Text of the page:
Monday 23 September 2019

Gaps in CervicalCheck controversy 'heart-wrenching and confusing for patients', conference hears

Campaigners Vicky Phelan, Stephen Teap and Lorraine Walsh at the launch of 221+ Cervical Check Patient Support Group at Farmleigh House in Dublin (Niall Carson/PA)
Campaigners Vicky Phelan, Stephen Teap and Lorraine Walsh at the launch of 221+ Cervical Check Patient Support Group at Farmleigh House in Dublin (Niall Carson/PA)
Eilish O'Regan

Eilish O'Regan

The ongoing gaps in information about the CervicalCheck controversy are "heart wrenching and confusing for patients and families," a conference was told today.

Lorraine Walsh, a businesswoman from Galway, who developed cervical cancer and is among the 221 at the centre of what she termed a "debacle", said there are a lot of "questions and answers still outstanding."

The full facts have yet to emerge and this is "heart wrenching and confusing for patients and families and frustrating for doctors," she said.

Ms Walsh, who has been cancer-free for a number of years and was successfully treated, is among the 221 women, most of whom were only told in early summer that their smear test result was incorrectly reported.

CervicalCheck did an internal audit re-examining the test results of women it was notified developed cancer but these reports were not passed on in the majority of cases until the Vicky Phelan court case in April revealed their existence.

It has yet to be determined how many of the wrong results were due to negligence or the limitations of screening.

Recalling her cervical cancer diagnosis at the age of 34 in 2012, she spoke of her devastation but is grateful to  her treating medical and nursing team for their kindness care and expertise.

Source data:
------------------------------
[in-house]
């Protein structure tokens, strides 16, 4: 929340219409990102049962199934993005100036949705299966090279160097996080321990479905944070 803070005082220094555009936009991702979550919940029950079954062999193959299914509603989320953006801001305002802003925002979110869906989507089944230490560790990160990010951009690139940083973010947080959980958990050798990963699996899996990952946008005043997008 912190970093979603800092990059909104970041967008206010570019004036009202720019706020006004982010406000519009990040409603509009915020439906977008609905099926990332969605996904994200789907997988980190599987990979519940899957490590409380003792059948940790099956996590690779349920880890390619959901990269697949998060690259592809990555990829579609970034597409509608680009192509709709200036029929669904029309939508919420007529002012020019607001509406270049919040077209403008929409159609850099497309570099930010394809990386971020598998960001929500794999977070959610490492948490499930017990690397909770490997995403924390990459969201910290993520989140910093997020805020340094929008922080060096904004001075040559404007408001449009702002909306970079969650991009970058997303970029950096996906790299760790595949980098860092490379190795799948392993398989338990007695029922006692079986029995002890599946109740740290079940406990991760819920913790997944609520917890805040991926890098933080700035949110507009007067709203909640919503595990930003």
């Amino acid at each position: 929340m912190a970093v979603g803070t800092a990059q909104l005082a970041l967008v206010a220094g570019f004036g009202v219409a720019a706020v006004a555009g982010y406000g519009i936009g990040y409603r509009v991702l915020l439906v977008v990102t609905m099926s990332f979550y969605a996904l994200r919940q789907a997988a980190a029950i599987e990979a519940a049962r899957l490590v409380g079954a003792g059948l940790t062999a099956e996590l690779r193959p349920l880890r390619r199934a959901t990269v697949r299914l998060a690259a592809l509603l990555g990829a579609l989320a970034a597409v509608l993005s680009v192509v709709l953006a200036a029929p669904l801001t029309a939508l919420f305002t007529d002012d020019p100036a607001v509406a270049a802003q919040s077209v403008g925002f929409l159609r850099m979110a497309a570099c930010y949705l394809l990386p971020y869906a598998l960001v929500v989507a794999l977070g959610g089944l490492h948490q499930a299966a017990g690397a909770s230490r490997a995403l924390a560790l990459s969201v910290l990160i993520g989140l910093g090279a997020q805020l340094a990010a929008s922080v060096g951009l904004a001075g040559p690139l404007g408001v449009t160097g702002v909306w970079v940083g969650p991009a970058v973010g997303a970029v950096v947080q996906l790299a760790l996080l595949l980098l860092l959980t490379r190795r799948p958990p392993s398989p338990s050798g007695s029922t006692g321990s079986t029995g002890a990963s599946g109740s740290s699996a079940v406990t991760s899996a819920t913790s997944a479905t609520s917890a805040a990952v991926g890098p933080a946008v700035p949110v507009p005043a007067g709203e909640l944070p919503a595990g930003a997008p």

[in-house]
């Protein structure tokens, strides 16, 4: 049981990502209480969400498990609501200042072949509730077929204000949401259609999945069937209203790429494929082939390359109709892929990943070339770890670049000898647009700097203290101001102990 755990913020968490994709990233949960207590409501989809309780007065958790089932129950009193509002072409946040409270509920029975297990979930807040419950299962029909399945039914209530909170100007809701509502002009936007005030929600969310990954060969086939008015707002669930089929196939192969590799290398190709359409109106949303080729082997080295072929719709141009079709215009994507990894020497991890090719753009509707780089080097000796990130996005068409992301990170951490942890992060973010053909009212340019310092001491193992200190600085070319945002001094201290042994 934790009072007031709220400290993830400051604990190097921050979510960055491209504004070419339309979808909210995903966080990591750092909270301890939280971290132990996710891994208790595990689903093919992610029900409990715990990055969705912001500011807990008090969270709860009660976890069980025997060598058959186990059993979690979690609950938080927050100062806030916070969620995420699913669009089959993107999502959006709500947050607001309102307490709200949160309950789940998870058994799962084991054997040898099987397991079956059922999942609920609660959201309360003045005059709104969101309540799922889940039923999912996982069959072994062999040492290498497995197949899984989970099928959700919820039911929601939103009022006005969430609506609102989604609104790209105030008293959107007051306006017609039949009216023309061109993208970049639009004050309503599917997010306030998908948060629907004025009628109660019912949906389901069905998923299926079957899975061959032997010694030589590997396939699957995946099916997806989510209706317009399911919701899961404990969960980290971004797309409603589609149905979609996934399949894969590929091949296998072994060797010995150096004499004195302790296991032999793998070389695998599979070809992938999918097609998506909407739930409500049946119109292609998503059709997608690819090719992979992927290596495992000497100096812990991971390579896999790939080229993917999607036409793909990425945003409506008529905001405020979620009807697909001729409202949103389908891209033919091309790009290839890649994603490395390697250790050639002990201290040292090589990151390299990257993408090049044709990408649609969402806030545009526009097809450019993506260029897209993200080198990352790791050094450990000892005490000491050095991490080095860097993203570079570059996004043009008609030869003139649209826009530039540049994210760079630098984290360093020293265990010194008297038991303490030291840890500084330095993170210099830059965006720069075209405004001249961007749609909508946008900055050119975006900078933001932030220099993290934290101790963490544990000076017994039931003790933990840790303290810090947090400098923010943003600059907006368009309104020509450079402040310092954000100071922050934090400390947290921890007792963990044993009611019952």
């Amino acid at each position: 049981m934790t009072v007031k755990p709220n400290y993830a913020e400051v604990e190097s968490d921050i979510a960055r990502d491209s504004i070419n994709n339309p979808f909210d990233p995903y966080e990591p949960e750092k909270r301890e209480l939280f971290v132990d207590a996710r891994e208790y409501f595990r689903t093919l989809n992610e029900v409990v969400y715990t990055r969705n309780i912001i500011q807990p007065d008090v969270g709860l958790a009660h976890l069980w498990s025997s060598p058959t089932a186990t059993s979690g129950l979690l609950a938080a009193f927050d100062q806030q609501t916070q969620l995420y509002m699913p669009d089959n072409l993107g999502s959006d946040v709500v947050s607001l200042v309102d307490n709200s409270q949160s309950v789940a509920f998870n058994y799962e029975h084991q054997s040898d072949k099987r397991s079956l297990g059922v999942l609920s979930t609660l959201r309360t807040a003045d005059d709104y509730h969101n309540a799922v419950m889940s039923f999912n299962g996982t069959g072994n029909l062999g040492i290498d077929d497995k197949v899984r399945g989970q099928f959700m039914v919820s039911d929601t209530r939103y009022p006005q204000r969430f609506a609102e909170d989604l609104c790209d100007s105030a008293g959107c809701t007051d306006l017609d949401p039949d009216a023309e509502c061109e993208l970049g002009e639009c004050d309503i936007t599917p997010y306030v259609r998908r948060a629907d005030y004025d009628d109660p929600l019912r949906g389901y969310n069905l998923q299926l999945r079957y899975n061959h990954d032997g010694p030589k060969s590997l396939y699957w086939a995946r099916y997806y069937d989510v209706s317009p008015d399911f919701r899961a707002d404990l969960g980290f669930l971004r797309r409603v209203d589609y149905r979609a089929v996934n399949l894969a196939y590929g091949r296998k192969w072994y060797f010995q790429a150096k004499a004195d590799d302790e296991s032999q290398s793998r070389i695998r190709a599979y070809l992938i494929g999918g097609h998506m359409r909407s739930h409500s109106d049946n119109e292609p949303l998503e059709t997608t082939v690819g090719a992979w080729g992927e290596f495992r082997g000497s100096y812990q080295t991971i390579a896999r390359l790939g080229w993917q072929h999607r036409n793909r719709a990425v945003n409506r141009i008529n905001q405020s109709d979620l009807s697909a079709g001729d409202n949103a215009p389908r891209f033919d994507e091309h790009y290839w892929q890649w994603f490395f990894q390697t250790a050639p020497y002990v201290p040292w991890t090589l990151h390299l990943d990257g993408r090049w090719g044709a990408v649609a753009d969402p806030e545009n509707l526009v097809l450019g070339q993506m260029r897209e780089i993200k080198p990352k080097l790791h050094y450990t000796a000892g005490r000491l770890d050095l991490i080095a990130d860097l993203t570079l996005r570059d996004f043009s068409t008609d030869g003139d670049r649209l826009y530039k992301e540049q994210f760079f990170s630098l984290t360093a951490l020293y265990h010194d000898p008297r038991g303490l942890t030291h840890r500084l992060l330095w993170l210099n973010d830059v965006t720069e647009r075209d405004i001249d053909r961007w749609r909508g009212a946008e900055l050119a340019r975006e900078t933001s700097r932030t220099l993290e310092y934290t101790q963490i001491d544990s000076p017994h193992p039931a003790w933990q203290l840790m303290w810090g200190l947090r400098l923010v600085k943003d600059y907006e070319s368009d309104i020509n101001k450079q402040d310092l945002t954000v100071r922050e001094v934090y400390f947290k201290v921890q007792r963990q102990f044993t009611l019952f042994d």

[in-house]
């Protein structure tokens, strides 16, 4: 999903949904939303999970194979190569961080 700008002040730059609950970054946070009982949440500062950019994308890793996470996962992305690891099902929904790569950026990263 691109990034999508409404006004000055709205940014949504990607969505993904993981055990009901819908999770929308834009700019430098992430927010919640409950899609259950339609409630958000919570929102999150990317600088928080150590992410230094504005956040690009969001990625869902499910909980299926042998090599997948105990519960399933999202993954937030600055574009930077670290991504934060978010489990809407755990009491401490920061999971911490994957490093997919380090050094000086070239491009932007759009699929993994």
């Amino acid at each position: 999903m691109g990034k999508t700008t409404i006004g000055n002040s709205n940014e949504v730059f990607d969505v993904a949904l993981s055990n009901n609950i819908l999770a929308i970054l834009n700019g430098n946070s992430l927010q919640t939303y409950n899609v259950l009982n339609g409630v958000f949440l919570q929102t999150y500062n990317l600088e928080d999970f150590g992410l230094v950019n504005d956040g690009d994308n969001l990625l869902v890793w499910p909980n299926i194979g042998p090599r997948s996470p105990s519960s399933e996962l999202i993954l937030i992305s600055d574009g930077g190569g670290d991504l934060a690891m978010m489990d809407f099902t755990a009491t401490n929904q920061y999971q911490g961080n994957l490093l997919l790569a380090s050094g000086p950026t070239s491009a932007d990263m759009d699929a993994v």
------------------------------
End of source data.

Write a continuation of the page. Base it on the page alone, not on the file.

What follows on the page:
However, in April this year she was contacted by CervicalCheck and told of the previously undisclosed audit.

The audit told her that a screening test prior to her diagnosis was read inaccurately.

“It had been reported at the time as low grade CIN1 pre cancer cells, but following the review it was reported as high grade CIN3 pre-cancer cells.

"Immediately after this disclosure, followed some explanations about screening and its limitations. Truthfully my mind was blown; I had not heard about these limitations or false positives or false negatives before.

"I wanted to know the bottom line, what detail did the audit find and did it fall within the limitations of screening or was there negligence involved?"

The non-disclosure of the audits – which were sent to treating doctors by CervicalCheck in 2016 – has led to a  major communications and trust issue, she said.

“Sure patients are not just about appointments,” she commented to the gathering which is examining the wider issues around screening following the Scally inquiry into the scandal.

“The doctor patient relationship is so important for all of us – and nothing should ever knowingly happen or be allowed to happen that undermines that relationship.”

She added: "I am not here to point fingers or lay blame, but we must all learn from this and I believe we must all be responsible in taking a proactive approach to situations. It is vitally important to have direction and purpose, without this we lack focus and clarity, a problem that many clinicians were faced with when given the audit results.

"They were supplied with limited information on the audits and the audit results and forced under duress to disclose this information. Subsequently these disclosure meetings in some cases resulted in poor communication."

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